As we age, it can be hard to stay active. We’re less flexible than we were, and maybe not as strong. We may get winded heading up a hill or have trouble with our balance.
But this is exactly why it is so important to continue to exercise as we get older.
There are tons of benefits in staying physically active as we age, from reduced blood pressure to lower stress levels and diminished symptoms of anxiety and depression. The list of benefits goes on and on.
Here’s how to get going.
Low-Level Physical Activity
It may not seem like much, but even walking around the house can make a huge difference in heart health as we get older. According to the CDC, older adults who log any level of physical activity whatsoever markedly decrease their chance of heart attack and stroke. Cleaning the house, taking a stroll to the mailbox, and even walking from room to room are all low-level activities that make a big contribution toward heart and brain health.
Studies also show many elders have trouble with the word “exercise.” As physical abilities begin to decline in their later years, aging adults can start to see exercise as an overwhelmingly tall task. If you are coaching a loved one, whether parent or spouse, it may help to avoid the word altogether and opt for phrases like “having some fun outside” or “getting active.”
When we feel like we’re not performing as we used to, confidence boosters are a must. These confidence boosters are even more productive if they’re accomplished through physical activities. Encourage aging adults to set challenging, yet easily attainable goals. Objectives like “standing for 30 minutes a day” or “walking to the corner and back” can eventually turn into “taking a long walk.”
Healthy Aging With Other Older Adults
In addition to stimulating brain and mental health, senior centers are one of the best resources you can find when it comes to keeping aging adults physically active. No matter where you are, you’ll find a local senior center nearby. Nearly 10 million older adults make use of senior centers each year.
These facilities not only offer volunteer programs and organize social outings, many offer exercise classes as well. It’s not uncommon for your local senior center to have trained staff on-site available to teach aging adults yoga, Tai Chi, swimming, and general aerobics classes. Some centers have opportunities for seniors to learn how to line, ballroom, or even square dance.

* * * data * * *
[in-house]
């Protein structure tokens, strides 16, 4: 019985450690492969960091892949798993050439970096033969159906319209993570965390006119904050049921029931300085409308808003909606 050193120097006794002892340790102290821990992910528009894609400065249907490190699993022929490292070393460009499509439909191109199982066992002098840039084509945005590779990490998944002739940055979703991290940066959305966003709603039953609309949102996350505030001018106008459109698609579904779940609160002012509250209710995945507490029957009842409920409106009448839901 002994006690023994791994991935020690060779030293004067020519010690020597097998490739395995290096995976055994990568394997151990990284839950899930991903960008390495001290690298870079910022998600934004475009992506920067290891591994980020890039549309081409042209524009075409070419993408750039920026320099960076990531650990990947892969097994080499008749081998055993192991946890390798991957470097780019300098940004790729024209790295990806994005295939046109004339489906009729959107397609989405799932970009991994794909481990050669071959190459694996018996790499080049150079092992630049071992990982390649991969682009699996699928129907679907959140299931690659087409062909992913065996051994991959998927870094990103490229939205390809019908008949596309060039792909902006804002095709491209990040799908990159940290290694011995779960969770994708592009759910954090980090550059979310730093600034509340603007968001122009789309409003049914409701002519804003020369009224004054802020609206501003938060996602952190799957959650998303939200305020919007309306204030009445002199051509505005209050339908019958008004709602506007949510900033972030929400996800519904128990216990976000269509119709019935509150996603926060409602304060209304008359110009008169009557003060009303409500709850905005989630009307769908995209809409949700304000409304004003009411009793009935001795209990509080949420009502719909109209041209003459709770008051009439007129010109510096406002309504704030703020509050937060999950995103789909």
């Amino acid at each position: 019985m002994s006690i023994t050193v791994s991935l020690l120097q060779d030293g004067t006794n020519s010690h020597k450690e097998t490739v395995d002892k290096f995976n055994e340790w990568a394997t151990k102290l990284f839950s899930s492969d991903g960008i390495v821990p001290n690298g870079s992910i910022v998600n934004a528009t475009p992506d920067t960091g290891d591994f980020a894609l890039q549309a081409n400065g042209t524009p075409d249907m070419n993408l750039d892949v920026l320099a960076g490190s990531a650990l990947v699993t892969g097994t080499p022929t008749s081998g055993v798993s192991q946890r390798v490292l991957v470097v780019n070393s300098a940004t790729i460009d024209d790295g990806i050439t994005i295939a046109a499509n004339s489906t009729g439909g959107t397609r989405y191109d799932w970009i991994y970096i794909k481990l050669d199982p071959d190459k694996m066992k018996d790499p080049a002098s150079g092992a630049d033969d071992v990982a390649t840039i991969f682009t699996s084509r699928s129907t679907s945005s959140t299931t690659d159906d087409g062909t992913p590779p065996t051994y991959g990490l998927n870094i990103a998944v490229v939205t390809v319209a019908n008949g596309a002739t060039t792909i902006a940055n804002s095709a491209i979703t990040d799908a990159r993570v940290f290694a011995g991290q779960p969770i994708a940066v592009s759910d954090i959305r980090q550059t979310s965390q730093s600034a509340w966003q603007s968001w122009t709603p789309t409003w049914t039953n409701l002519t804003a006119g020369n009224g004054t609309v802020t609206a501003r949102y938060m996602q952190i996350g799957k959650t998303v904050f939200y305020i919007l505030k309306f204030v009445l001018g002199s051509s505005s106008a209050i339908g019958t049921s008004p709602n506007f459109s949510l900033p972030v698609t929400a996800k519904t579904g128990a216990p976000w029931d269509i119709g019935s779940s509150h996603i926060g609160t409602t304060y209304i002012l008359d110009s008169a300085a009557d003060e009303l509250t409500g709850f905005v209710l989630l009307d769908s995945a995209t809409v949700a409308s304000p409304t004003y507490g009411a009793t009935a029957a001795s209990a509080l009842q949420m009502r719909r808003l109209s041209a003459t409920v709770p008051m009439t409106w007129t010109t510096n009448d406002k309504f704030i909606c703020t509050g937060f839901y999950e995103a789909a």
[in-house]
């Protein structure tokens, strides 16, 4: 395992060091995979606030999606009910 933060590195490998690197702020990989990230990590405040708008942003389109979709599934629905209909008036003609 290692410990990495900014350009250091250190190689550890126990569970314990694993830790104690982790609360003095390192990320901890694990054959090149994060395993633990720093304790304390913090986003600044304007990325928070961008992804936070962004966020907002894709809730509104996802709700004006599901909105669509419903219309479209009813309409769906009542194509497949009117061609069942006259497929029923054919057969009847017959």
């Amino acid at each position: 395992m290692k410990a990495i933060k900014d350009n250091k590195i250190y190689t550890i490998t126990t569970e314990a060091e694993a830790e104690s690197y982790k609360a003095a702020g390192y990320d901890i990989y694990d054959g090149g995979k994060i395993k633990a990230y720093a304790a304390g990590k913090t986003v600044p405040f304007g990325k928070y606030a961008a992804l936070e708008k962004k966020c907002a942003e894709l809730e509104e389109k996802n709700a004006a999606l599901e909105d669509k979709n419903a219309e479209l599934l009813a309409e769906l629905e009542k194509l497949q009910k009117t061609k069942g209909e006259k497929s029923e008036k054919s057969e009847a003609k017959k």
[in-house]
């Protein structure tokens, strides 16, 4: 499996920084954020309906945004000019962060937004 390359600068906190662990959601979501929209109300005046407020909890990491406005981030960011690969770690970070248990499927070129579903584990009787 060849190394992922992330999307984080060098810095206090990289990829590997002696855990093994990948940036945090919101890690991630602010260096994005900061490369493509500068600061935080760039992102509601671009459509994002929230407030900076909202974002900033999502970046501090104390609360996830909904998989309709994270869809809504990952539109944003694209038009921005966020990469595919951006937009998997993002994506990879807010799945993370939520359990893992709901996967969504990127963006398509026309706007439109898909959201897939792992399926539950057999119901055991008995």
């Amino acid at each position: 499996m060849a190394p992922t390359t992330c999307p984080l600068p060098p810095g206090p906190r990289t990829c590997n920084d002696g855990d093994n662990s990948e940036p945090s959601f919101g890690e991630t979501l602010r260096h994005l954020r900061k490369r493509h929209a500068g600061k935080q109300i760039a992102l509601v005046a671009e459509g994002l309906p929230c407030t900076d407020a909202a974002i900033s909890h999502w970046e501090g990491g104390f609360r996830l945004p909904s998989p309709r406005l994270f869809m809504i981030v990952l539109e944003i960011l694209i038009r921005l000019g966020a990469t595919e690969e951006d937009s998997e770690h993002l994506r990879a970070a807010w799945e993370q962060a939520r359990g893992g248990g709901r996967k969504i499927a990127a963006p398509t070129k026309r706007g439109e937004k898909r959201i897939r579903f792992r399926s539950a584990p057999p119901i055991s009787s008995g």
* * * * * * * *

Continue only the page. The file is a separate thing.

Sports that require manageable levels of physical exertion are perfect for older people. Golf is a great example — especially if someone has been playing throughout their lives. Bowling, a casual game of frisbee, or even a gentle version of Pickleball can be great options.
Every 11 seconds, an older adult is treated at the ER for a fall. Aging adults may be averse to the idea of physical activity because of a perceived likelihood of a fall. In fact, physical activity and exercise can reduce the risk of falling, as it improves agility and the ability to react.
That being said, there are some precautions to take when choosing the best exercises for fall prevention. First of all, talk to a doctor. The doctor can help identify the certain health conditions that can increase the likelihood of falls, including eye and ear conditions. Medications and history of past falls can influence the probability of a future incident. In the event that an aging adult is more prone to falls, supervised water workouts are ideal.
Wearing the proper footwear is another safety tip for avoiding injury. Make sure you or your loved one are wearing shoes that fit correctly and have proper tread. There are types of shoes that can decrease joint pain as well, so consider shopping around for footwear that is both safe and practical for exercise.
Be Aware of an Older Person's Environment
Many hazards that affect exercises for older adults have to do more with the surroundings than with a person's own physical capacity. When coming up with physical activities, be sure the environment is safe. If it’s an outdoor activity, watch out for holes or errant balls when near a sports field. If it's hot out, consider taking the activity inside. It’s important to note that there can be dangers indoors as well. Remove glass tables or surfaces like small rugs or objects floors that can easily be slipped and tripped upon.
Every bit of physical activity helps when it comes to healthy aging. Using local resources like senior centers, finding an activity that piques your or your loved one's interest, and staying safe all contribute to everyone's ability to enjoy life in their later years.
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